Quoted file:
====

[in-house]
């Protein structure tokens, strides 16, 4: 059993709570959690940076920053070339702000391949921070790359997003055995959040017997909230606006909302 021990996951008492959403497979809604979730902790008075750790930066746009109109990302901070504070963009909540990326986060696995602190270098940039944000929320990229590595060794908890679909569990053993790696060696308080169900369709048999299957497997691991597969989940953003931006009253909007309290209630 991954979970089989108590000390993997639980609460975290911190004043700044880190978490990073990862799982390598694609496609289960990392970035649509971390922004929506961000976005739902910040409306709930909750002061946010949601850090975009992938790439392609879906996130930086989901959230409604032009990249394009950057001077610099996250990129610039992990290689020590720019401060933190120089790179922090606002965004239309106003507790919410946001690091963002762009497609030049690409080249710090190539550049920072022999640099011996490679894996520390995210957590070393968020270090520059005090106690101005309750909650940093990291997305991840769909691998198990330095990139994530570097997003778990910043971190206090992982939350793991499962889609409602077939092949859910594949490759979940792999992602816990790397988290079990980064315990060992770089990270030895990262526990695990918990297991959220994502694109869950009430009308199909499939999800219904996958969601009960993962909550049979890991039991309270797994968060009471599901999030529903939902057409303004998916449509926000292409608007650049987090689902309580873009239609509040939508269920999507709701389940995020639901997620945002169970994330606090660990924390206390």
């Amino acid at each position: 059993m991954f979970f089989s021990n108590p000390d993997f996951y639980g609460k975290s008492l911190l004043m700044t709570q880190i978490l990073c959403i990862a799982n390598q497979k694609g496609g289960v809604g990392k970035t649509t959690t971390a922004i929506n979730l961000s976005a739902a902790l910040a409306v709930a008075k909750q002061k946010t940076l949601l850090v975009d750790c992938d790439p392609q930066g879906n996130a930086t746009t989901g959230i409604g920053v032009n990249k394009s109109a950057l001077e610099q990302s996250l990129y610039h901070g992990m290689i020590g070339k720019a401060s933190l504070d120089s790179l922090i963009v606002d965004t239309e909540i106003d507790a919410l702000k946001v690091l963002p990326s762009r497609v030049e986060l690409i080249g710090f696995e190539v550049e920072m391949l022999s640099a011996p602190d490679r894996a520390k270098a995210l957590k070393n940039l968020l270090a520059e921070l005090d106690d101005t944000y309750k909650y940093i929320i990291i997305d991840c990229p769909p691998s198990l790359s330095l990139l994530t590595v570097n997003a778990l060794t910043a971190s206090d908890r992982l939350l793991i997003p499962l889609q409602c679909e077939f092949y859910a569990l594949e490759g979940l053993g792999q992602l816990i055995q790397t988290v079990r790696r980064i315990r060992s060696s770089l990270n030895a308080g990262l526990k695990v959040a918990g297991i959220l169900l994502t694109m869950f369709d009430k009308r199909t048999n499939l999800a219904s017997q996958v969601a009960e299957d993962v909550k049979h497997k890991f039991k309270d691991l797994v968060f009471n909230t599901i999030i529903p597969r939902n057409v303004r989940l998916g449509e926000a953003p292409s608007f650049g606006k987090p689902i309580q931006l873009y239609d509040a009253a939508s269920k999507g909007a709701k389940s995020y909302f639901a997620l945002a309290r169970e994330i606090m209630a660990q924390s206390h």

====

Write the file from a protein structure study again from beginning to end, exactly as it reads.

[in-house]
């Protein structure tokens, strides 16, 4: 059993709570959690940076920053070339702000391949921070790359997003055995959040017997909230606006909302 021990996951008492959403497979809604979730902790008075750790930066746009109109990302901070504070963009909540990326986060696995602190270098940039944000929320990229590595060794908890679909569990053993790696060696308080169900369709048999299957497997691991597969989940953003931006009253909007309290209630 991954979970089989108590000390993997639980609460975290911190004043700044880190978490990073990862799982390598694609496609289960990392970035649509971390922004929506961000976005739902910040409306709930909750002061946010949601850090975009992938790439392609879906996130930086989901959230409604032009990249394009950057001077610099996250990129610039992990290689020590720019401060933190120089790179922090606002965004239309106003507790919410946001690091963002762009497609030049690409080249710090190539550049920072022999640099011996490679894996520390995210957590070393968020270090520059005090106690101005309750909650940093990291997305991840769909691998198990330095990139994530570097997003778990910043971190206090992982939350793991499962889609409602077939092949859910594949490759979940792999992602816990790397988290079990980064315990060992770089990270030895990262526990695990918990297991959220994502694109869950009430009308199909499939999800219904996958969601009960993962909550049979890991039991309270797994968060009471599901999030529903939902057409303004998916449509926000292409608007650049987090689902309580873009239609509040939508269920999507709701389940995020639901997620945002169970994330606090660990924390206390």
């Amino acid at each position: 059993m991954f979970f089989s021990n108590p000390d993997f996951y639980g609460k975290s008492l911190l004043m700044t709570q880190i978490l990073c959403i990862a799982n390598q497979k694609g496609g289960v809604g990392k970035t649509t959690t971390a922004i929506n979730l961000s976005a739902a902790l910040a409306v709930a008075k909750q002061k946010t940076l949601l850090v975009d750790c992938d790439p392609q930066g879906n996130a930086t746009t989901g959230i409604g920053v032009n990249k394009s109109a950057l001077e610099q990302s996250l990129y610039h901070g992990m290689i020590g070339k720019a401060s933190l504070d120089s790179l922090i963009v606002d965004t239309e909540i106003d507790a919410l702000k946001v690091l963002p990326s762009r497609v030049e986060l690409i080249g710090f696995e190539v550049e920072m391949l022999s640099a011996p602190d490679r894996a520390k270098a995210l957590k070393n940039l968020l270090a520059e921070l005090d106690d101005t944000y309750k909650y940093i929320i990291i997305d991840c990229p769909p691998s198990l790359s330095l990139l994530t590595v570097n997003a778990l060794t910043a971190s206090d908890r992982l939350l793991i997003p499962l889609q409602c679909e077939f092949y859910a569990l594949e490759g979940l053993g792999q992602l816990i055995q790397t988290v079990r790696r980064i315990r060992s060696s770089l990270n030895a308080g990262l526990k695990v959040a918990g297991i959220l169900l994502t694109m869950f369709d009430k009308r199909t048999n499939l999800a219904s017997q996958v969601a009960e299957d993962v909550k049979h497997k890991f039991k309270d691991l797994v968060f009471n909230t599901i999030i529903p597969r939902n057409v303004r989940l998916g449509e926000a953003p292409s608007f650049g606006k987090p689902i309580q931006l873009y239609d509040a009253a939508s269920k999507g909007a709701k389940s995020y909302f639901a997620l945002a309290r169970e994330i606090m209630a660990q924390s206390h």